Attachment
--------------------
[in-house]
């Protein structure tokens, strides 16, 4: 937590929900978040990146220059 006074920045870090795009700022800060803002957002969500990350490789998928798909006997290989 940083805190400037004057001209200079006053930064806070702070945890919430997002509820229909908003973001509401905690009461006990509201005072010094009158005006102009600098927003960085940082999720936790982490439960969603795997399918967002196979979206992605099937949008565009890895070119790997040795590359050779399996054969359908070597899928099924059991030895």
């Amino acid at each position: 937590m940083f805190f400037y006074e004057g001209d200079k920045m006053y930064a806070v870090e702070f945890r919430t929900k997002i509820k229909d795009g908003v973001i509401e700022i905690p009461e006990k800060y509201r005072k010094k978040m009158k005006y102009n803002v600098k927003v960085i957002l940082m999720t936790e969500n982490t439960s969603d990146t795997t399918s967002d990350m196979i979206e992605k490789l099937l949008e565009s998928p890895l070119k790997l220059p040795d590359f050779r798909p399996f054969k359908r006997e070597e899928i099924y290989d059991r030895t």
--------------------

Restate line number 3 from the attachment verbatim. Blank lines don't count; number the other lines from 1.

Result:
């Amino acid at each position: 937590m940083f805190f400037y006074e004057g001209d200079k920045m006053y930064a806070v870090e702070f945890r919430t929900k997002i509820k229909d795009g908003v973001i509401e700022i905690p009461e006990k800060y509201r005072k010094k978040m009158k005006y102009n803002v600098k927003v960085i957002l940082m999720t936790e969500n982490t439960s969603d990146t795997t399918s967002d990350m196979i979206e992605k490789l099937l949008e565009s998928p890895l070119k790997l220059p040795d590359f050779r798909p399996f054969k359908r006997e070597e899928i099924y290989d059991r030895t």